Warning: Hacking Team Wrote Malware For Flash, Android And Windows

Warning: Hacking Team Wrote Malware For Flash, Android And Windows

We learned yesterday that the Hacking Team — an Italian security company with ties to oppressive governments and a reputation for selling intrusive spy tools — got hacked. Today, we’re learning some scary things about what this all means for you and me. In a word: malware.

Thanks to documents leaked after the hack, we now know Hacking Team sold exploits and digital weapons to human rights offenders in Sudan, but also to the FBI, DEA and US Army. But there’s more. Thanks to people leaking information from the evil Hacking Team, there are now an unknown number of weaponised exploits out in the wild.

One leaked tool targets a zero-day vulnerability in Flash, one that the Hacking Team recently called “the most beautiful Flash bug for the last four years.” The exploit can be delivered through your web browser if you navigate to a page with a corrupt Flash player, and Internet Explorer seems particularly problematic. Adobe has not yet released a fix.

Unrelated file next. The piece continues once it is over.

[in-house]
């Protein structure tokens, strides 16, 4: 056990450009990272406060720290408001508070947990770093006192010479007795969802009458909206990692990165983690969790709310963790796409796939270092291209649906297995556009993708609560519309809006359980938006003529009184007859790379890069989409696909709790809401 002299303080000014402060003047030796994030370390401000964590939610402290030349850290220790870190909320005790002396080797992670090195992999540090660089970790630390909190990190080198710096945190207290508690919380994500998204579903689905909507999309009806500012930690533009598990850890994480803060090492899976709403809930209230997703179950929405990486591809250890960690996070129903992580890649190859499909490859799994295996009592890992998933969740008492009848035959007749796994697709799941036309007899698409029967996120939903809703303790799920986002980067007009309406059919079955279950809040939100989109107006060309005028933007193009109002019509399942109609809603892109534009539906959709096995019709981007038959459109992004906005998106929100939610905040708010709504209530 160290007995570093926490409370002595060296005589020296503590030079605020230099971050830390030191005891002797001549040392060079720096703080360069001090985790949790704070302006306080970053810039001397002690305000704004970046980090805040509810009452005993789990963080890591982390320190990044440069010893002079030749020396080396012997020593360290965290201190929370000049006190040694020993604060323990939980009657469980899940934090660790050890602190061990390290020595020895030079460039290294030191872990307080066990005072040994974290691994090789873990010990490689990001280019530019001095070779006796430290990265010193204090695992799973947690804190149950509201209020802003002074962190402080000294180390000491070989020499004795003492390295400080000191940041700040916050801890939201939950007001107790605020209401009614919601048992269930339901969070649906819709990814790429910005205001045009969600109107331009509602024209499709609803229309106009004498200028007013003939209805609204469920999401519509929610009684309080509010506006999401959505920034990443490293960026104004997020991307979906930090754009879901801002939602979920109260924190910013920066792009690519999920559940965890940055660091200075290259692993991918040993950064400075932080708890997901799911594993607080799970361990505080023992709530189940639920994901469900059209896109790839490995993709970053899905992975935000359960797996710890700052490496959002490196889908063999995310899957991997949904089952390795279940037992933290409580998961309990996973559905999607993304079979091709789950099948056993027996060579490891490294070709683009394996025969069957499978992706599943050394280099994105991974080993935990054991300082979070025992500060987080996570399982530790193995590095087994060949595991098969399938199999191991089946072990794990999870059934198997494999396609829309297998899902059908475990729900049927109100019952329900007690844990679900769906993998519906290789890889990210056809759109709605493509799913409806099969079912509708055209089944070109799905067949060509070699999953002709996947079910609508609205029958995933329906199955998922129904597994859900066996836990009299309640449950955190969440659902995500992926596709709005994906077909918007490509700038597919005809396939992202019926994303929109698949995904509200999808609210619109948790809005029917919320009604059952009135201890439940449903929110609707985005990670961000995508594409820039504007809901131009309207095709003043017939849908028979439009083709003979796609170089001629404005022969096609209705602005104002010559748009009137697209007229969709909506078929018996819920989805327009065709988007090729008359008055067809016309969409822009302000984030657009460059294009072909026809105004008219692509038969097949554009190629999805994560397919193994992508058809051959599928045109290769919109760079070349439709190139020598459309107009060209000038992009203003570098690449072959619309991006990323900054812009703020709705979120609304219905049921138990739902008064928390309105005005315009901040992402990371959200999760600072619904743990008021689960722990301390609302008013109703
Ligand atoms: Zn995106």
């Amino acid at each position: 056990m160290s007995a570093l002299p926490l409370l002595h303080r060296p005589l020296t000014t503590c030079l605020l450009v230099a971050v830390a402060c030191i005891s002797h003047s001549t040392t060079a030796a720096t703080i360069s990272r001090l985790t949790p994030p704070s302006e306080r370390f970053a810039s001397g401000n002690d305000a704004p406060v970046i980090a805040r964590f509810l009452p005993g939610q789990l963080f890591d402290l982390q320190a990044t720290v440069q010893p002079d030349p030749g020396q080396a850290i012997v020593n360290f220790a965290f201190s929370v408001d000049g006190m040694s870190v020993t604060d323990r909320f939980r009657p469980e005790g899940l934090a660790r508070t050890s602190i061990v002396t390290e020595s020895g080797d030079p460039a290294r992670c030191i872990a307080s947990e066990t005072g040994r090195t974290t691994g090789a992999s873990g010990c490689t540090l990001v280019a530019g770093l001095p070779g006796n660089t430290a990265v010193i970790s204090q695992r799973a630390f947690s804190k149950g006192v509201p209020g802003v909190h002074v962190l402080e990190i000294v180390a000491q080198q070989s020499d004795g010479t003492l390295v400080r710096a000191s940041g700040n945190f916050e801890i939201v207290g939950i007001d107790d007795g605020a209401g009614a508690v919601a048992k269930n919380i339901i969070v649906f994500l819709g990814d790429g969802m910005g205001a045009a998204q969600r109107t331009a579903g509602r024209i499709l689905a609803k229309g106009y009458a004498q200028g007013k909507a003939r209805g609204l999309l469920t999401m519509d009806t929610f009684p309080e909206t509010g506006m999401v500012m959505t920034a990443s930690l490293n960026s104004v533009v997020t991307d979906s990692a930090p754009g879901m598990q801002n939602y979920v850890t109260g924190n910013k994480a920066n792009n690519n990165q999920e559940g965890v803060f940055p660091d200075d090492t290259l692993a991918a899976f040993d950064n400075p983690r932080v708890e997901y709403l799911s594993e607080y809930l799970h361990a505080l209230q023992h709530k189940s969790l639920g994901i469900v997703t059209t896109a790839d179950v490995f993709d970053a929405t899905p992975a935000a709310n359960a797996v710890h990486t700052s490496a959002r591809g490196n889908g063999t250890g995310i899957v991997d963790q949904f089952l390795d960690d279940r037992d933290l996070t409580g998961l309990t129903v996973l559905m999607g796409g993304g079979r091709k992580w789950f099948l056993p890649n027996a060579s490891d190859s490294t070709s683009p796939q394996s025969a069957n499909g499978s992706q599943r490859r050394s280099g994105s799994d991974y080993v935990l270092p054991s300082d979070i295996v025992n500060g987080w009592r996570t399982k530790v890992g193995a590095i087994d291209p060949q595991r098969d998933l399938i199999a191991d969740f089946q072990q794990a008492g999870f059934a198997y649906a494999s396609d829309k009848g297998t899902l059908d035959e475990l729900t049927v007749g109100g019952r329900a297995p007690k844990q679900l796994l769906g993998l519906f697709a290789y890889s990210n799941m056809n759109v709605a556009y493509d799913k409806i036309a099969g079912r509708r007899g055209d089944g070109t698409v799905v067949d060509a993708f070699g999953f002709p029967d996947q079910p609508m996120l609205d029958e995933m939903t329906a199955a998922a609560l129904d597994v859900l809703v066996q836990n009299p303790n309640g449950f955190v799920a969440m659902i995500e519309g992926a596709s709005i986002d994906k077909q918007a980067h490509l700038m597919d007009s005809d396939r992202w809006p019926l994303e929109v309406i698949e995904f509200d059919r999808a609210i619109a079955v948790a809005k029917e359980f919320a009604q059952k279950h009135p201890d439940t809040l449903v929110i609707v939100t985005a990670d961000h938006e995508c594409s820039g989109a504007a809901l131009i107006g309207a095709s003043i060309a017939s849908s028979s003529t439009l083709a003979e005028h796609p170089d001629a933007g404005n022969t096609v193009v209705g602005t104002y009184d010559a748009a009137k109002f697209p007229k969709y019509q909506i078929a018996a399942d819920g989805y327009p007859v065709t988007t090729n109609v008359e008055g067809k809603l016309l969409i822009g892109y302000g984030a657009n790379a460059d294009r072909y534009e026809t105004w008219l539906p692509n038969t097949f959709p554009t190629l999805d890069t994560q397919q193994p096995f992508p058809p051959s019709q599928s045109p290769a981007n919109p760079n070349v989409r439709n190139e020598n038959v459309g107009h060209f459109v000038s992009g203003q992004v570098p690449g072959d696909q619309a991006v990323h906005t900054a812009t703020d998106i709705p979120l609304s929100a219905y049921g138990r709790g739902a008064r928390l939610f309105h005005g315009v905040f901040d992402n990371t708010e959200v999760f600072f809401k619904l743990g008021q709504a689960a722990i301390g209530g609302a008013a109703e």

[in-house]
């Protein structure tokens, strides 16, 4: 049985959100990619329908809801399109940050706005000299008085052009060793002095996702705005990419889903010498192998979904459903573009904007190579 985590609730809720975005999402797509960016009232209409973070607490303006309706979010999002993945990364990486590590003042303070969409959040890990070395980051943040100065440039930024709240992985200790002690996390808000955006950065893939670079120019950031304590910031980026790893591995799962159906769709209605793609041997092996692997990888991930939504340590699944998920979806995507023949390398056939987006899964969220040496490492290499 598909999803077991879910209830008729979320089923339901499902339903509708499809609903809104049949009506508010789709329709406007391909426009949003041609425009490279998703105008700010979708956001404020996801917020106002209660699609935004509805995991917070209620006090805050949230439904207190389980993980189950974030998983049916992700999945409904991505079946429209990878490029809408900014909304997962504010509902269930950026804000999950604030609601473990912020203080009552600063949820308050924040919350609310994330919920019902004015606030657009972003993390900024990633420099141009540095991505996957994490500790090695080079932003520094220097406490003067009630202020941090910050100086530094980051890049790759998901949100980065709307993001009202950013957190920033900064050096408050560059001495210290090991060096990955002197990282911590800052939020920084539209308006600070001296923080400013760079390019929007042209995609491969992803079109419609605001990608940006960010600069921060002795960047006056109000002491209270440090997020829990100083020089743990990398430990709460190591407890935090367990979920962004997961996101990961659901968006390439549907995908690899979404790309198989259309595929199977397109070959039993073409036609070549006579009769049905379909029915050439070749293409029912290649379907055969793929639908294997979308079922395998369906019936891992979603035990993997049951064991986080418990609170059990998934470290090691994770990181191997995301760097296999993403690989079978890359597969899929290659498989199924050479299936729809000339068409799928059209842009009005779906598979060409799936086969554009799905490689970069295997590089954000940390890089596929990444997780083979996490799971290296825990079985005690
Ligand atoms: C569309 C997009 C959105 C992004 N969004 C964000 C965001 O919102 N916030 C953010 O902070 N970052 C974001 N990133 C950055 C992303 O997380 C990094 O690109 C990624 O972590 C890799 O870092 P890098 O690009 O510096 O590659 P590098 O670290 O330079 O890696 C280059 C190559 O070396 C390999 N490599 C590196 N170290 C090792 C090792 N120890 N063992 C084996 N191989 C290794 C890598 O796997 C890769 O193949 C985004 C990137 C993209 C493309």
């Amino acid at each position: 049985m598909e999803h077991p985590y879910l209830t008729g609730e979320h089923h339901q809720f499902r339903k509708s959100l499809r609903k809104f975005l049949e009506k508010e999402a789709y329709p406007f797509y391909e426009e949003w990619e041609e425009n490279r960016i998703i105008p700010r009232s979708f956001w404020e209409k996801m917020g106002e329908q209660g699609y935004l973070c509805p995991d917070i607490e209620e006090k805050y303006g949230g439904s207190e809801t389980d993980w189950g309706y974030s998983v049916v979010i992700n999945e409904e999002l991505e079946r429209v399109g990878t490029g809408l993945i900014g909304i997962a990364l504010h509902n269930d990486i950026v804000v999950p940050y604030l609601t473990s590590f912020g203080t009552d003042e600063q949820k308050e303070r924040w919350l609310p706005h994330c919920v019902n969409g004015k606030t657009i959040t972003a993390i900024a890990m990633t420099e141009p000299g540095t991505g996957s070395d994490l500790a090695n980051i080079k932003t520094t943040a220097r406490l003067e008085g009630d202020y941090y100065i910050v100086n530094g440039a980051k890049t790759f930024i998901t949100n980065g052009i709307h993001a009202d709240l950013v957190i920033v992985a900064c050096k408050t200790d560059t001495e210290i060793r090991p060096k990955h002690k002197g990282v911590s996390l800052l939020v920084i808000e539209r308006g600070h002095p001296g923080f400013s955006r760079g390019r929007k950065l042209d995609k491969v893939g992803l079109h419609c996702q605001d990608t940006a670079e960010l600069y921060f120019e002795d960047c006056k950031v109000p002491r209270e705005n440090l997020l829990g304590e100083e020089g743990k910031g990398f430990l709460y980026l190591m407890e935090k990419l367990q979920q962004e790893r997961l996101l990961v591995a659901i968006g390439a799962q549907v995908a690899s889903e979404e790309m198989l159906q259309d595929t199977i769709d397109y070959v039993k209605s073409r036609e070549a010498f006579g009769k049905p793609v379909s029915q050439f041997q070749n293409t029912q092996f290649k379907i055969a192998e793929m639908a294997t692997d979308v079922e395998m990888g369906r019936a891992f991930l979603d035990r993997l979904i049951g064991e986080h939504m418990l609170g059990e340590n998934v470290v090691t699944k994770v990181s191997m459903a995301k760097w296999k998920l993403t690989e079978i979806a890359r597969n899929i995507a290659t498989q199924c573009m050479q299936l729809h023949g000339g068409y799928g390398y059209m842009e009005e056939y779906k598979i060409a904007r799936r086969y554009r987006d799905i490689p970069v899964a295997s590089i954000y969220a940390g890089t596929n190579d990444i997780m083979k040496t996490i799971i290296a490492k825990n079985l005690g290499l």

After researchers discovered the exploit in the Hacking Team documents, Symantec successfully tested the malware. Its outlook sounds a little grim. “Given the source of the proof-of-concept code, it is possible that this vulnerability has already been exploited in the wild,” Symantec said today in a blog post. “Successful exploitation could cause a crash and potentially allow an attacker to take control of the affected computer.”

Hopefully, Adobe will fix the vulnerability before everyone using Flash becomes vulnerable. However, Ars Technica warns that you “should consider disabling Flash, particularly when browsing websites they are unfamiliar with” for the time being.

It’s not just the Flash malware either. The leaked documents also show that the Hacking Team may have found a zero-day vulnerability in all versions of Windows since Windows XP. They also have an exploit that may work with Android phones, turning jailbreaking techniques into rootkits that slurp all the data off your devices. OK, white hats, let’s start patching!

[Symantec via Ars Technica]

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